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Area doctors accredited by national committee

Rochester Business Journal
September 7, 2010

Twenty-one Rochester-area primary care doctors taking part in a local medical home pilot project have been accredited as patient-centered “medical homes” by the National Committee for Quality Assurance, officials of area insurance carriers sponsoring the project said.

The patient-centered medical home is a health care setting that facilitates partnerships between individual patients, and their personal physicians, and when appropriate, the patient’s family.

Receiving the stamp of approval are:

  • Geoffrey Morris M.D., Ann Shamaskin M.D. and David Dobrzynski M.D. of the University of Rochester Primary Care Network’s Pulsifer Medical Associates in Brighton;
  • Joseph DiPoala Jr. M.D., Nancy Shedd M.D., Robert Caifano M.D. , Robert Thomson M.D., Sara Zaka M.D., and Shelly Kane M.D. of Ridgeview Internal Medicine Group LLP in Irondequoit;
  • Sheryl Holley M.D., Michael Nazar M.D. and Shazia Janmuhammad M.D. of Unity Family Medicine at St. Bernard’s in Rochester; 
  • John Bank M.D., William Pum M.D., Scott Stratton-Smith M.D. and Sue-Ann Novak M.D. of Unity Family Medicine at Chili Center in Chili;
  • William Bayer M.D. of Jefferson Family Medicine in Rochester;
  • Robert Smith M.D. of Finger Lakes Family Care in Canandaigua; and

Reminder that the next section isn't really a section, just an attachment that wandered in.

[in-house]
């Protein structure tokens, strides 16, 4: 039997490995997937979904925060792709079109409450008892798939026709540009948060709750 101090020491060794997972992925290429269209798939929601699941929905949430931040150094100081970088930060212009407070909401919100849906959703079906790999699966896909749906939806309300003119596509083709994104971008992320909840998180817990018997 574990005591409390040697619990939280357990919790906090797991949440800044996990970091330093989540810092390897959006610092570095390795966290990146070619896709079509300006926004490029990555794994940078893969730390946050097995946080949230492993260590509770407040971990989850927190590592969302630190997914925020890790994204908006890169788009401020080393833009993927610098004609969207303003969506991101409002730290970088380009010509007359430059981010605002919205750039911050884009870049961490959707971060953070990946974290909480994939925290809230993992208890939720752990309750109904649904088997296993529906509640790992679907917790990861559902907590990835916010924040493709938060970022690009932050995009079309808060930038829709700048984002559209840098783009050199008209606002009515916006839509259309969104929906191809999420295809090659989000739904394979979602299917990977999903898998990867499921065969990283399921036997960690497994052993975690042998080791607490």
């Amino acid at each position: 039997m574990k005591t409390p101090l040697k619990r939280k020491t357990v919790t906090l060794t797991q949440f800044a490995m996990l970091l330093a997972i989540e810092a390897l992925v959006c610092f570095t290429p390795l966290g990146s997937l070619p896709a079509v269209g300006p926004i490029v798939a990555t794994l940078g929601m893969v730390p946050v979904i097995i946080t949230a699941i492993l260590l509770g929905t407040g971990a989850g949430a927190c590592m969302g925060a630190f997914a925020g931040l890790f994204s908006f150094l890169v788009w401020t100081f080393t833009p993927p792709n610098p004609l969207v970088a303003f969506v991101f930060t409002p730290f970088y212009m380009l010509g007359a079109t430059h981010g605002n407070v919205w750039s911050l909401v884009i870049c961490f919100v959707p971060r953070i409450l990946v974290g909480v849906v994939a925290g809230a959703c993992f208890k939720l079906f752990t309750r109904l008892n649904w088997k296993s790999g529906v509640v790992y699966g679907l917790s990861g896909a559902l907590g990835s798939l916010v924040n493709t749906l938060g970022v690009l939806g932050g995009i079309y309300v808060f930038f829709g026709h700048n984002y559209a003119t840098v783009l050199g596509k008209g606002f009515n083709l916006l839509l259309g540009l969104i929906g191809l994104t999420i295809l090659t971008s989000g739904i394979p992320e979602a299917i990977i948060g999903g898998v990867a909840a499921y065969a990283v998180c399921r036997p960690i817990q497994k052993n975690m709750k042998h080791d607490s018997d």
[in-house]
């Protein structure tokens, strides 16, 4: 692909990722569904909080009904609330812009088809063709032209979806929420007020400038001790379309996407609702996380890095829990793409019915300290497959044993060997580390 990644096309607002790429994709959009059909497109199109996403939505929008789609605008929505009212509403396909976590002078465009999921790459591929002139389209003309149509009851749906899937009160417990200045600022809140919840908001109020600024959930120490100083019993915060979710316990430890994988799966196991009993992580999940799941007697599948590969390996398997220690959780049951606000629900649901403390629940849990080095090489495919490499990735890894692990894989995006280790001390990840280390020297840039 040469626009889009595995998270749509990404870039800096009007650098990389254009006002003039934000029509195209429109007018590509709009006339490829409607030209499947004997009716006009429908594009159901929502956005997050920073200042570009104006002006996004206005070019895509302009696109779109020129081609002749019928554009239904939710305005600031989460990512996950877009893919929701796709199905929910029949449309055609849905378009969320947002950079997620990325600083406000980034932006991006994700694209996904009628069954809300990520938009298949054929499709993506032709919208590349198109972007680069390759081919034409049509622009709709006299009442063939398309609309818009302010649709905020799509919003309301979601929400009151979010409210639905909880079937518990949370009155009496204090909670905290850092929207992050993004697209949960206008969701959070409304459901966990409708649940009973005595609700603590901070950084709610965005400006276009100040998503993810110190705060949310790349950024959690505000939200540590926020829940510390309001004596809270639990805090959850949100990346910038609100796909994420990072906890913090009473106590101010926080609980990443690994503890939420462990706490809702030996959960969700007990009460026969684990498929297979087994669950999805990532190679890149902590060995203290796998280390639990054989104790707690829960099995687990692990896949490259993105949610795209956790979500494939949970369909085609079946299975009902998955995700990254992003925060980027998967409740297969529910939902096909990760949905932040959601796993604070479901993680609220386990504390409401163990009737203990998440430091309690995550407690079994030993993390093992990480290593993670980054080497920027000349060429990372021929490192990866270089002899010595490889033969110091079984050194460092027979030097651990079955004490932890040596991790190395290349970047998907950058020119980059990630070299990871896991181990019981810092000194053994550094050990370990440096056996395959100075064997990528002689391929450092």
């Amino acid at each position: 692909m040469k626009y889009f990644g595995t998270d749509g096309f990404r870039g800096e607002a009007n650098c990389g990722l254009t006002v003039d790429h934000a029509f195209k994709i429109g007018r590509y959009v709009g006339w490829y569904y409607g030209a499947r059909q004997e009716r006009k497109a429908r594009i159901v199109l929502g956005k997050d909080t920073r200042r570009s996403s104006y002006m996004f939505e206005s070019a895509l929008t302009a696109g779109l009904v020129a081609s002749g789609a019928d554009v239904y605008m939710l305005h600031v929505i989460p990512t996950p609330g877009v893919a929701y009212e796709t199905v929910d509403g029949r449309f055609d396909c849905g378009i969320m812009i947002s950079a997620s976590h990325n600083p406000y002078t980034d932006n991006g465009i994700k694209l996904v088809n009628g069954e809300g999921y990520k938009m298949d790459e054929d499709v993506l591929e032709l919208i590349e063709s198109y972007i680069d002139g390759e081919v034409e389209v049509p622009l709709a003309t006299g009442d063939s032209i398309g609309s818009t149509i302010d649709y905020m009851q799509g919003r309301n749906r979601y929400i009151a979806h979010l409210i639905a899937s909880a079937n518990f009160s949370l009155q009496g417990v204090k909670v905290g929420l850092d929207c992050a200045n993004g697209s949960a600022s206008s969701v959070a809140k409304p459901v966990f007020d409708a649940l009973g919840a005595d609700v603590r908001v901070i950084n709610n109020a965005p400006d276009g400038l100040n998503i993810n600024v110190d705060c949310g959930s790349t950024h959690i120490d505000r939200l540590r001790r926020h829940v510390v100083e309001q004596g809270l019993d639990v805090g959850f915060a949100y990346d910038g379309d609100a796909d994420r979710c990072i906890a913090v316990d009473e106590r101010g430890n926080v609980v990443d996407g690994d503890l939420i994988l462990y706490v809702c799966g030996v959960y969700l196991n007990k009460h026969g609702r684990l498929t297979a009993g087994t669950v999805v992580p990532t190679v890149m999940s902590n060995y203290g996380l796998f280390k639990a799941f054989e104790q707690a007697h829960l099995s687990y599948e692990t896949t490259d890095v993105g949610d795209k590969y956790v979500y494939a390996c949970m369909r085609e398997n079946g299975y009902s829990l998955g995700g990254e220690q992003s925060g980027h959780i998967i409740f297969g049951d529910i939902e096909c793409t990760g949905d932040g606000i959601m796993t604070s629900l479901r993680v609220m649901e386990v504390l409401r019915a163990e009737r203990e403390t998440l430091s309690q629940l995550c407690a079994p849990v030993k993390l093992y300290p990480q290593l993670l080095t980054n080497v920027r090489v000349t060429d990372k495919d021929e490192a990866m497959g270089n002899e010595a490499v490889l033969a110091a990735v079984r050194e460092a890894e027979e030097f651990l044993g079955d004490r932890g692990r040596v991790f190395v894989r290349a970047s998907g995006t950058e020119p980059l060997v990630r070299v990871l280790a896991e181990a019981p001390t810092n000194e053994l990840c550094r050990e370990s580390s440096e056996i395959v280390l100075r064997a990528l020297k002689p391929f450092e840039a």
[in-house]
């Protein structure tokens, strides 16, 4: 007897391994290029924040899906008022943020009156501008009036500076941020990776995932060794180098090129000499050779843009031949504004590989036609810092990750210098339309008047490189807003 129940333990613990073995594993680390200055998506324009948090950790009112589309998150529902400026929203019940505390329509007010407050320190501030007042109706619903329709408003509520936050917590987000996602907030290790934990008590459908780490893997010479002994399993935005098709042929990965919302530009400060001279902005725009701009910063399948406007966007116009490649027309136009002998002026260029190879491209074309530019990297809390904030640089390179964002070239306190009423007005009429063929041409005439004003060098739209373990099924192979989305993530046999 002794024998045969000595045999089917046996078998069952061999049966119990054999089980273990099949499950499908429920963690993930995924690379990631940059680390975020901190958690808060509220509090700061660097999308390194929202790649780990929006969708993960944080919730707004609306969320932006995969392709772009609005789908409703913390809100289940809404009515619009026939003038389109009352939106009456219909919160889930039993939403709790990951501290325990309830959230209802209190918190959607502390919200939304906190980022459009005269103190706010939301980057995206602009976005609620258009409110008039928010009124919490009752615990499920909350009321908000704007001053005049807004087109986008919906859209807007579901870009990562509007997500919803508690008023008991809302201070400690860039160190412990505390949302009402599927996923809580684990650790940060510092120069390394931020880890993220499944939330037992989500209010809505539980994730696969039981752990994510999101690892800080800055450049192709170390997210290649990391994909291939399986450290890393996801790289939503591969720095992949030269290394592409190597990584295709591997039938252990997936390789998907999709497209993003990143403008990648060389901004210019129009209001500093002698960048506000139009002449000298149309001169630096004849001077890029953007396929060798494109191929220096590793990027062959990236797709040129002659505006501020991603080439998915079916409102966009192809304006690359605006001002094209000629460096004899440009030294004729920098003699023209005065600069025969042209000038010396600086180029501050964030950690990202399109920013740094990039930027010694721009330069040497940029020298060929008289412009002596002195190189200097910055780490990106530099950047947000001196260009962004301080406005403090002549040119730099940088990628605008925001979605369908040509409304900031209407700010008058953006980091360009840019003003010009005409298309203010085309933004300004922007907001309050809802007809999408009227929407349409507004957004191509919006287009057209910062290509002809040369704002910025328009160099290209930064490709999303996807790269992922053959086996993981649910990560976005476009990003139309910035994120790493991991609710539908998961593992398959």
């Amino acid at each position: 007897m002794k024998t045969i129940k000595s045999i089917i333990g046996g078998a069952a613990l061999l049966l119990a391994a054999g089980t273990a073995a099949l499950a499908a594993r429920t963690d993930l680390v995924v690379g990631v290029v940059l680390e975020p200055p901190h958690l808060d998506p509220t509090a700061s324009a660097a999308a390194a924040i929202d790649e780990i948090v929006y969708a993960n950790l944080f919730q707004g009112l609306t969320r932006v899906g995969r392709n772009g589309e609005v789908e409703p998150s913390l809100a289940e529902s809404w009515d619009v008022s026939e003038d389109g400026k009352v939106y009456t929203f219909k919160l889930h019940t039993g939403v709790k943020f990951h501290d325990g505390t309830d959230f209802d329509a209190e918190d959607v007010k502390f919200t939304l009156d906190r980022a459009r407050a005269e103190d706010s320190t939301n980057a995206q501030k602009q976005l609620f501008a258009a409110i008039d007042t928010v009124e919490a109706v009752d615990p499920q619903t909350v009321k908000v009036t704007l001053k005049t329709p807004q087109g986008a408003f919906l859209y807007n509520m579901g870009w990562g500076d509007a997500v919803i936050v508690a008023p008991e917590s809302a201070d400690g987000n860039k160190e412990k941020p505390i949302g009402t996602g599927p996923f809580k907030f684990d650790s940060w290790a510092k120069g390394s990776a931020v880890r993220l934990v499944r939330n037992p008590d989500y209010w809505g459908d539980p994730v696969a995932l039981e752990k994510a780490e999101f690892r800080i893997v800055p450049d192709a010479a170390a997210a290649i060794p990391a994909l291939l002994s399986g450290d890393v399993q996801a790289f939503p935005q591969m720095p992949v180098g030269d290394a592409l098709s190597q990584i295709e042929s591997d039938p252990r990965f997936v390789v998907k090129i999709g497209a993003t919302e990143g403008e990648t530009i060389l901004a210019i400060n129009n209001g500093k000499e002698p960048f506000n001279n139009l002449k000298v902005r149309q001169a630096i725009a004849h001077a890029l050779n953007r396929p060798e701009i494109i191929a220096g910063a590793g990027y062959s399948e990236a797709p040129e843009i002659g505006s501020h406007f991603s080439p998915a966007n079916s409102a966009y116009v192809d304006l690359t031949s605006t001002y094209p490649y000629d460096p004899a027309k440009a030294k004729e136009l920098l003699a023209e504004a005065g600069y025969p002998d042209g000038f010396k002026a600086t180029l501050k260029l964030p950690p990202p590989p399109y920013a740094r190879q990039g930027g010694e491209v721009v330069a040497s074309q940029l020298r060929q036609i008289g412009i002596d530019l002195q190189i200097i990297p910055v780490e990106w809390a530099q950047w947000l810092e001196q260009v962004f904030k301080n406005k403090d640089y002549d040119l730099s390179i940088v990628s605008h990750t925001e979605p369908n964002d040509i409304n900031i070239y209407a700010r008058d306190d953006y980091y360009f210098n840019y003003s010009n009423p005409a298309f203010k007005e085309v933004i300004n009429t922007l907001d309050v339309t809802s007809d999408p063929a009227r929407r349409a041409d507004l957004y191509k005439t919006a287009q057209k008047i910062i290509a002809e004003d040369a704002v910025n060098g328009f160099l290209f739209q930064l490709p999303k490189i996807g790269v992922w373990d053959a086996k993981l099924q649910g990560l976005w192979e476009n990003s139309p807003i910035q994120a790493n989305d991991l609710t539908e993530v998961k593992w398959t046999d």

• Mark Cohen M.D., Harneet Kohli M.D. and Catherine McPhee M.D. of the Lifetime Health Medical Group’s Perinton Health Center in Perinton.

The Rochester-area medical home pilot is one of those in progress nationwide. It is being sponsored by MVP Health Care and Excellus Blue Cross Blue Shield, which have upped reimbursements for participating physicians to allow the doctors to meet medical home requirements.

National Committee for Quality Assurance is a private non-profit dedicated to improving U.S. medical care standards. It developed the medical home model for primary care with the help of physician organizations including the American College of Physicians, the American Academy of Family Physicians, the American Academy of Pediatrics and the American Osteopathic Association.

The committee requires groups seeking medical home certification to meet 10 standards. Those include improved doctor-patient communication, systems for chronic disease care management, systems to help patients manage their own care and full implementation of electronic medical records.           

(c) 2010 Rochester Business Journal. To obtain permission to reprint this article, call 585-546-8303 or e-mail

What You're Saying 

Jeremy Engdahl-Johnson at 5:53:02 PM on 9/8/2010
Medical homes face a public awareness problem. The solution? Scenarios that work.

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